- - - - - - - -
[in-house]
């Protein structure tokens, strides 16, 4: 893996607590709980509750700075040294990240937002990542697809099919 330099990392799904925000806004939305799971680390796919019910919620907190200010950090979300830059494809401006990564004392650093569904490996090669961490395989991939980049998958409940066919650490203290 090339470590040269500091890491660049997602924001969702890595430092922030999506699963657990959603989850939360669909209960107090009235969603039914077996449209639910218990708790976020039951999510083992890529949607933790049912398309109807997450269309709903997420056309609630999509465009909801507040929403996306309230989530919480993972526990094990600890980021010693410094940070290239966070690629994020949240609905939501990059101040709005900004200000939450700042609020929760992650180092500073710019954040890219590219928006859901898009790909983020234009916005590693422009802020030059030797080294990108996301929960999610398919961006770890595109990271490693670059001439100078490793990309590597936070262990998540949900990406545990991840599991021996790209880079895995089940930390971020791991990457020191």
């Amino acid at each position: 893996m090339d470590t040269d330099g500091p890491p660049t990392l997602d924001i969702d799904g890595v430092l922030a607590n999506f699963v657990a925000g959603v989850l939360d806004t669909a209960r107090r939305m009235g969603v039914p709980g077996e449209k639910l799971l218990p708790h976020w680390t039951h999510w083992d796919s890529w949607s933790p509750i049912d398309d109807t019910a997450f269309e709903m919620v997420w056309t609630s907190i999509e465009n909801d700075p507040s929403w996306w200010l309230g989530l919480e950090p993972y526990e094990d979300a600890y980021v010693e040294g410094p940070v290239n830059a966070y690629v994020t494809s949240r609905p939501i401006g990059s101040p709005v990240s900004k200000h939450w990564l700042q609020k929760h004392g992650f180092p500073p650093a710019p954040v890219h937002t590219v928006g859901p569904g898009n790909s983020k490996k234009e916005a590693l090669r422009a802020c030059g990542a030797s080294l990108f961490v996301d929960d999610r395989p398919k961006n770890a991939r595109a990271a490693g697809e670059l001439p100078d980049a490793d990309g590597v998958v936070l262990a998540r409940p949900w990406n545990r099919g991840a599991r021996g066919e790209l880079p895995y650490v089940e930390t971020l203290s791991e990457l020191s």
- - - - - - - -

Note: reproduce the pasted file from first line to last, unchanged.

[in-house]
């Protein structure tokens, strides 16, 4: 893996607590709980509750700075040294990240937002990542697809099919 330099990392799904925000806004939305799971680390796919019910919620907190200010950090979300830059494809401006990564004392650093569904490996090669961490395989991939980049998958409940066919650490203290 090339470590040269500091890491660049997602924001969702890595430092922030999506699963657990959603989850939360669909209960107090009235969603039914077996449209639910218990708790976020039951999510083992890529949607933790049912398309109807997450269309709903997420056309609630999509465009909801507040929403996306309230989530919480993972526990094990600890980021010693410094940070290239966070690629994020949240609905939501990059101040709005900004200000939450700042609020929760992650180092500073710019954040890219590219928006859901898009790909983020234009916005590693422009802020030059030797080294990108996301929960999610398919961006770890595109990271490693670059001439100078490793990309590597936070262990998540949900990406545990991840599991021996790209880079895995089940930390971020791991990457020191």
């Amino acid at each position: 893996m090339d470590t040269d330099g500091p890491p660049t990392l997602d924001i969702d799904g890595v430092l922030a607590n999506f699963v657990a925000g959603v989850l939360d806004t669909a209960r107090r939305m009235g969603v039914p709980g077996e449209k639910l799971l218990p708790h976020w680390t039951h999510w083992d796919s890529w949607s933790p509750i049912d398309d109807t019910a997450f269309e709903m919620v997420w056309t609630s907190i999509e465009n909801d700075p507040s929403w996306w200010l309230g989530l919480e950090p993972y526990e094990d979300a600890y980021v010693e040294g410094p940070v290239n830059a966070y690629v994020t494809s949240r609905p939501i401006g990059s101040p709005v990240s900004k200000h939450w990564l700042q609020k929760h004392g992650f180092p500073p650093a710019p954040v890219h937002t590219v928006g859901p569904g898009n790909s983020k490996k234009e916005a590693l090669r422009a802020c030059g990542a030797s080294l990108f961490v996301d929960d999610r395989p398919k961006n770890a991939r595109a990271a490693g697809e670059l001439p100078d980049a490793d990309g590597v998958v936070l262990a998540r409940p949900w990406n545990r099919g991840a599991r021996g066919e790209l880079p895995y650490v089940e930390t971020l203290s791991e990457l020191s």